Friday, 29 February 2008

A small reunion


Yes, it was remarkable that I managed to see TWO (not just one) of my high school friends during my stay in states. The food was good and the drink (they have DURIAN smoothie) was even better. Anyway, Mulyadi and Hengky, thanks for sparing your precious time to meet me and my family! (I know you guys rather be in office doing work :-P)

Change

Recently there has been quite a bit of change around here. Straight away back from states, I had to go to my new office on Monday. The people there are really nice, and because the office is quite small I had not smell any office policits yet, fantastic! Right, so finally I am back touching real embedded work. On my second day I was given JTAG, TV set up box and a digital tv. And my first build was ready to be downloaded... hurray!!
The most interesting thing is, on the day I started, the boss asked me whether I wanted to join their German class (FTV is bought by big germany company). I am quite surprised. But yet, I joined them, try desperately to catch up (equipped with my long forgotten vocab) because this is their 5th lesson. Anyway, it was quite fun!
Josiah was with the new childminder on tuesday. I didn't expect him to be quite tearful, but he cried all day long with nothing or no one able to console him. But his tears in not for me. He was so sleepy due to jetlag. Today he seems to be far better.
Yusdi is heading for another conference next month, so this couple of weeks will be busy time for him.
Now that my new job is much closer to home, I am able to live a normal live, wake up and sleep at reasonable hour. Praise the Lord.
I missed Pastor Tooley and our church family quite a bit. Even though all the church in states were big, have nice building, loads of ministry, friendly people... but nothing compare to my own church family.
Anyway, I am off soon... today is FRIDAY!!! And the most important thing is... it is a payday!!!!

Thursday, 28 February 2008

A secret place


I called it a secret place. Secluded mountain setting nicely developed native stone soaking pools next to creek. This is a beautifully picturesque hot springs with a colorful history and is one of the most pleasant rural settings in Colorado.
The place had no electricity... and limited number of bathroom... BUT, it's our best memories of visiting USA. I give it a nickname the gem of Rocky Mountains. (You might need a wheel chain or 4x4 to get here... we are so fortunate to survived the scary icy road with only 2 wheel drive). It rated one of the best in USA. And indeed it's true.

This cute looking red indian's style tent acted as changing room.

Just right before the sunset (take a look closely, the pool actually quite crowded at night).


And this is the rustic log cabin where we stayed. It's quite a good price, somewhat like 65 USD per night and this can fit up to 4 person. The price include the admission fee to the pool. There is only light and fireplace in the cabin, no electricity, television, even the toilet is shared with other cabin and we actually need to walk OUTSIDE to get there.
The temperature reaching -11 centigrade at night, so forget about going to the loo outside. I rather stop drinking.

The following 4 pictures were taken from our cabin's window.

The ice melting on our rooftop. Sometimes some of it fell to the ground. It would be quite dangerous if you happen to be down there.

And take a closer look, it's so beautiful! Look at those twinkling light that sparkle through the ice. Yusdi said, that what differ human made things and God creation. If we take closer look on human creation, we found FLAWS. On the other hand, we found a lot of beautiful and amazing things when we take a closer look on HIS creation.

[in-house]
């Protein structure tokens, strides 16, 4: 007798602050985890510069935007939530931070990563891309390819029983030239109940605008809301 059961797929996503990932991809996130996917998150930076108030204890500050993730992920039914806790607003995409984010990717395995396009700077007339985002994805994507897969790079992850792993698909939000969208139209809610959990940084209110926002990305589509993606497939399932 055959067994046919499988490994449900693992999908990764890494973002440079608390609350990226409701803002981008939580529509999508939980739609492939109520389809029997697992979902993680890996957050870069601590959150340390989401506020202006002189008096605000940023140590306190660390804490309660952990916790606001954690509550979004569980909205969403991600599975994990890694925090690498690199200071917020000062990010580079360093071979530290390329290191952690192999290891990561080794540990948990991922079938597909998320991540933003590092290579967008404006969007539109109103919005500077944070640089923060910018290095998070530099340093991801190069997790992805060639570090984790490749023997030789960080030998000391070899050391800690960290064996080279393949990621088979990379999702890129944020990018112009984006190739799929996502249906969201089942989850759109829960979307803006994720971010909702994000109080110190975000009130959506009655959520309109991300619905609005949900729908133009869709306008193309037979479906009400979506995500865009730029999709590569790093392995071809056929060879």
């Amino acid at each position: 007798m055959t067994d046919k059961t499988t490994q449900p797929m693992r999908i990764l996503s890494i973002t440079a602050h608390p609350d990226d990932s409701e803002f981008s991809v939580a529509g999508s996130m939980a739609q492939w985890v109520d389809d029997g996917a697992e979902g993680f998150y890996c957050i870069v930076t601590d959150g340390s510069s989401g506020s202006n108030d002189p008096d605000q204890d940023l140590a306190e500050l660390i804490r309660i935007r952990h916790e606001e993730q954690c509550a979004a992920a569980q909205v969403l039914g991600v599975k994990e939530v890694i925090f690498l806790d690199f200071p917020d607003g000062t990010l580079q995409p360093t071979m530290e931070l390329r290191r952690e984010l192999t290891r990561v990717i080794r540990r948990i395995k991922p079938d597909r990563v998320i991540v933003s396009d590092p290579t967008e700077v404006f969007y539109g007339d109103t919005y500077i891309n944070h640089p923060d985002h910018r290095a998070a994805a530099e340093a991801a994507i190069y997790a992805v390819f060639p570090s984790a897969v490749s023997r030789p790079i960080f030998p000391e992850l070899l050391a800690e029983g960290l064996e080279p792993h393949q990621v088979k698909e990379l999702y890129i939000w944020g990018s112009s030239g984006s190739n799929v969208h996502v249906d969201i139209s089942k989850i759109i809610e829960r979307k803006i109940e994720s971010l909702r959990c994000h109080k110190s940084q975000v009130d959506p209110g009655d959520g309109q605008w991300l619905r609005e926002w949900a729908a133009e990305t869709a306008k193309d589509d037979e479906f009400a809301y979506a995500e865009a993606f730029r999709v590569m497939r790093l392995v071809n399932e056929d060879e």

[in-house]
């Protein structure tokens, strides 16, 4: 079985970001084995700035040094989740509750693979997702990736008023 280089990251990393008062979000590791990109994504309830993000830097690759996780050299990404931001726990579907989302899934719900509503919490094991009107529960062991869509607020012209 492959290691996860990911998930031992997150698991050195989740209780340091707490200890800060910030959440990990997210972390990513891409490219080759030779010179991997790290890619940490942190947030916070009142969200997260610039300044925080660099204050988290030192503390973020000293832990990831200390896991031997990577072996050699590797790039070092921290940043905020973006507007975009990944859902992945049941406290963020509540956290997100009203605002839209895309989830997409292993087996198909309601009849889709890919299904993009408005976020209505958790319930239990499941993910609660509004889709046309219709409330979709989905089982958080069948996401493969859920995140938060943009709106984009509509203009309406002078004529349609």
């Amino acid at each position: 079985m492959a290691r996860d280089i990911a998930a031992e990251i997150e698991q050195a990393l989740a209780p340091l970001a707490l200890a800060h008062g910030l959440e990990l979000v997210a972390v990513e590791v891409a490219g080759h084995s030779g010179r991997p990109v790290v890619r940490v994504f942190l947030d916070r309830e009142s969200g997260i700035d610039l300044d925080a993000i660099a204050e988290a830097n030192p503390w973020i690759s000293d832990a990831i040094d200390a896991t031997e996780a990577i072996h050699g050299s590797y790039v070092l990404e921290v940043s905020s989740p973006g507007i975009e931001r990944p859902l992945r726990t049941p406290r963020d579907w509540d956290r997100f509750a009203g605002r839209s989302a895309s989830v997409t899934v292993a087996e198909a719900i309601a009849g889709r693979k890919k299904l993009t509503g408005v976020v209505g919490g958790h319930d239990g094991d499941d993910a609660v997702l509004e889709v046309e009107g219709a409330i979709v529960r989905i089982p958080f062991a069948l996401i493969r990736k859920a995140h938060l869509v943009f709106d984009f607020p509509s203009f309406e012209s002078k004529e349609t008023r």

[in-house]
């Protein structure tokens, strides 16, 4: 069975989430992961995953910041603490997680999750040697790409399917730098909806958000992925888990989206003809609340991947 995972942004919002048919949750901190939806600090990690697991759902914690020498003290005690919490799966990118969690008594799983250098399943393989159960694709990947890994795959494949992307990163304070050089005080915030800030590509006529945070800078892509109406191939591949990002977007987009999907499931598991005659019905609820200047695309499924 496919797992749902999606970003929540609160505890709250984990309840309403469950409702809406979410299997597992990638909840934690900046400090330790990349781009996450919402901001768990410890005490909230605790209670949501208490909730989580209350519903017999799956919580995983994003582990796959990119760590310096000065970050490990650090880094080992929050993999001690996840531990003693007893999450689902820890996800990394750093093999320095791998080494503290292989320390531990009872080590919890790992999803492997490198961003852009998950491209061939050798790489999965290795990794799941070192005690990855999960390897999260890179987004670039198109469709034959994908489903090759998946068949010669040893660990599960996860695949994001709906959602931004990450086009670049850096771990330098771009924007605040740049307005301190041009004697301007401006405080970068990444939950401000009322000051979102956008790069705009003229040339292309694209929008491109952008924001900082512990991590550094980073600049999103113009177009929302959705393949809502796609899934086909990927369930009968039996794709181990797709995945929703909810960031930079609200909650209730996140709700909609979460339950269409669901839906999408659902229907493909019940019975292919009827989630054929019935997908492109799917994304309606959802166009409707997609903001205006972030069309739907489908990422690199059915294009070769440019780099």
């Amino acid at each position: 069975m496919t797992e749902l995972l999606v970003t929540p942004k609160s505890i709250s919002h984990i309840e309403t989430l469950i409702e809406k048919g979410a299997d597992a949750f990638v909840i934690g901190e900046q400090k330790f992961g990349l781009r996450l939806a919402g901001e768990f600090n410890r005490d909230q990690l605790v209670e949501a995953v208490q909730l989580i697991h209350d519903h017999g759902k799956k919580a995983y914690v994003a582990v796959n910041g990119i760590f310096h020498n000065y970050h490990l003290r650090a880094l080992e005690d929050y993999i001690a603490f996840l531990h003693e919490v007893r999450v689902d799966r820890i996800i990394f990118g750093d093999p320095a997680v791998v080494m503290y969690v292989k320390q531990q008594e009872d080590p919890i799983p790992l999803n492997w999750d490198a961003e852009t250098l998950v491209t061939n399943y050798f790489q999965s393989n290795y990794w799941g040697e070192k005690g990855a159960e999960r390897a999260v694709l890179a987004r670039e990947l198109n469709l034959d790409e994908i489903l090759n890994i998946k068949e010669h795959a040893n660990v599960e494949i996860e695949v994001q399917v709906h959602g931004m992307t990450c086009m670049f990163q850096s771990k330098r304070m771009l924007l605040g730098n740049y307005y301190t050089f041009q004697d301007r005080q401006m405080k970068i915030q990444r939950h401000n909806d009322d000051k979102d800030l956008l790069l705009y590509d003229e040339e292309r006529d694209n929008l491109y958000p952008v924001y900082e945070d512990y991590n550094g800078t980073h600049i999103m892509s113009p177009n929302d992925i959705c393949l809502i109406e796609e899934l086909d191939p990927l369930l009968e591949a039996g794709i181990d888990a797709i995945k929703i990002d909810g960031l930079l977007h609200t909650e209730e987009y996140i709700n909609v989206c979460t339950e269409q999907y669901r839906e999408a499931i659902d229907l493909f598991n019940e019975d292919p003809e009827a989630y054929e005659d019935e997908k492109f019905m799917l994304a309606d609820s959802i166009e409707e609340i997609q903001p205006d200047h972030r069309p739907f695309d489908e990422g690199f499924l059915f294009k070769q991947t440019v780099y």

Never mind there is no electricity as long as I can enjoy this view all through the day. (This is the view from cabin's second floor, which is actually our bedroom).

The view in DAY....

and NIGHT....

Yusdi and Josiah ready to swim!
The path towards the pool is quite slippery, I actually fell off once.

And we make the plunge!! The water was quite hot, probably around 50-60 centigrade. They have several pool with different heat, you can even have a private pool with the same charge. If you can spot it, Yusdi was holding Josiah in the pool on this picture.


And this is AFTER the bath. Josiah fell asleep almost instantly. Now, you see... even though this place LOOKS pretty cold, after half an hour of hot soak you can stand with swimsuit outside the pool for about 15 minutes without feeling cold. Believe me, it feels SOOO....GOOOOOD!!!

Both of us feel refreshed after the long journey.


And the best of all... of course, the moonrise! I might be pretty good with GIMP/Photoshop, but this is not edited. You see what you get :-)

So what are you waiting for? All other info and pictures can be found at http://www.strawberryhotsprings.com/2005/gallery.php
Unfortunately, this place doesn't looks as pretty in summer, check out the gallery if you want to know.

Wednesday, 27 February 2008

The best sunset photo

Thou art worthy, O Lord, to receive glory and honour and power: for thou hast created all things, and for thy pleasure they are and were created. Rev 4:11

This is taken from the bedroom window in San Jose belonging to Jessica's uncle, not from canyon or national park or some glorious beaches. Sometime great thing can be found in unexpected places.

Welcome to Alcatraz


Alcatraz Island (sometimes informally referred to as simply Alcatraz or by its pop-culture name, The Rock) is a smaller island located in the middle of San Francisco Bay in California, United States. It served as a lighthouse, then a military fortification, then a military prison followed by a federal prison until 1963. It became a national recreation area in 1972 and received landmarking designations in 1976 and 1986. Today, the island is a historic site operated by the National Park Service as part of the Golden Gate National Recreation Area and is open to tours.

The island had little vegetation and was a seabird habitat when it was explored in 1775 by Lieutenant Juan Manuel de Ayala, who named it Isla de los Alcatraces ("Isle of the Pelicans").